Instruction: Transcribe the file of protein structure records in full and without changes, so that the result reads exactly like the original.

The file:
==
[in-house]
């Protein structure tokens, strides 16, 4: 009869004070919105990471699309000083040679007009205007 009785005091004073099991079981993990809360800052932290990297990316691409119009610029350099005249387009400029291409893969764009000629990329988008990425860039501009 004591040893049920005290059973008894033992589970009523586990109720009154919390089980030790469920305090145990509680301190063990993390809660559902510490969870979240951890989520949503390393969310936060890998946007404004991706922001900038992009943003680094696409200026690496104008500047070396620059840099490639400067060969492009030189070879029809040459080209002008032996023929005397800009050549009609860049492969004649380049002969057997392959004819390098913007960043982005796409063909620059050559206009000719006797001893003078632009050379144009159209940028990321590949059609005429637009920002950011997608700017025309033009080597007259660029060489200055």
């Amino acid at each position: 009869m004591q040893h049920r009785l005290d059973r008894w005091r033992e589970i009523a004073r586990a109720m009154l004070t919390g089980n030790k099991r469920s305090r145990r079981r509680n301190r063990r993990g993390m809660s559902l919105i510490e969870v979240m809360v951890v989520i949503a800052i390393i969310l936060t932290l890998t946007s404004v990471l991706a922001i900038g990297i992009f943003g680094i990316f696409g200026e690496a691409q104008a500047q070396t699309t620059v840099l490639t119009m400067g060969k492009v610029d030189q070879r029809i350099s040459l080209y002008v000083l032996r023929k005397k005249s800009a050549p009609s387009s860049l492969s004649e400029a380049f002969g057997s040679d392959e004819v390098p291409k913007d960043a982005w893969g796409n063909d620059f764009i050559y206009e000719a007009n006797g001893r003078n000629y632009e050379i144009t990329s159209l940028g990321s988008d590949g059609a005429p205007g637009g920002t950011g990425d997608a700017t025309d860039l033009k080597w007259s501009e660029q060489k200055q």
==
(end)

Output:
[in-house]
């Protein structure tokens, strides 16, 4: 009869004070919105990471699309000083040679007009205007 009785005091004073099991079981993990809360800052932290990297990316691409119009610029350099005249387009400029291409893969764009000629990329988008990425860039501009 004591040893049920005290059973008894033992589970009523586990109720009154919390089980030790469920305090145990509680301190063990993390809660559902510490969870979240951890989520949503390393969310936060890998946007404004991706922001900038992009943003680094696409200026690496104008500047070396620059840099490639400067060969492009030189070879029809040459080209002008032996023929005397800009050549009609860049492969004649380049002969057997392959004819390098913007960043982005796409063909620059050559206009000719006797001893003078632009050379144009159209940028990321590949059609005429637009920002950011997608700017025309033009080597007259660029060489200055």
């Amino acid at each position: 009869m004591q040893h049920r009785l005290d059973r008894w005091r033992e589970i009523a004073r586990a109720m009154l004070t919390g089980n030790k099991r469920s305090r145990r079981r509680n301190r063990r993990g993390m809660s559902l919105i510490e969870v979240m809360v951890v989520i949503a800052i390393i969310l936060t932290l890998t946007s404004v990471l991706a922001i900038g990297i992009f943003g680094i990316f696409g200026e690496a691409q104008a500047q070396t699309t620059v840099l490639t119009m400067g060969k492009v610029d030189q070879r029809i350099s040459l080209y002008v000083l032996r023929k005397k005249s800009a050549p009609s387009s860049l492969s004649e400029a380049f002969g057997s040679d392959e004819v390098p291409k913007d960043a982005w893969g796409n063909d620059f764009i050559y206009e000719a007009n006797g001893r003078n000629y632009e050379i144009t990329s159209l940028g990321s988008d590949g059609a005429p205007g637009g920002t950011g990425d997608a700017t025309d860039l033009k080597w007259s501009e660029q060489k200055q």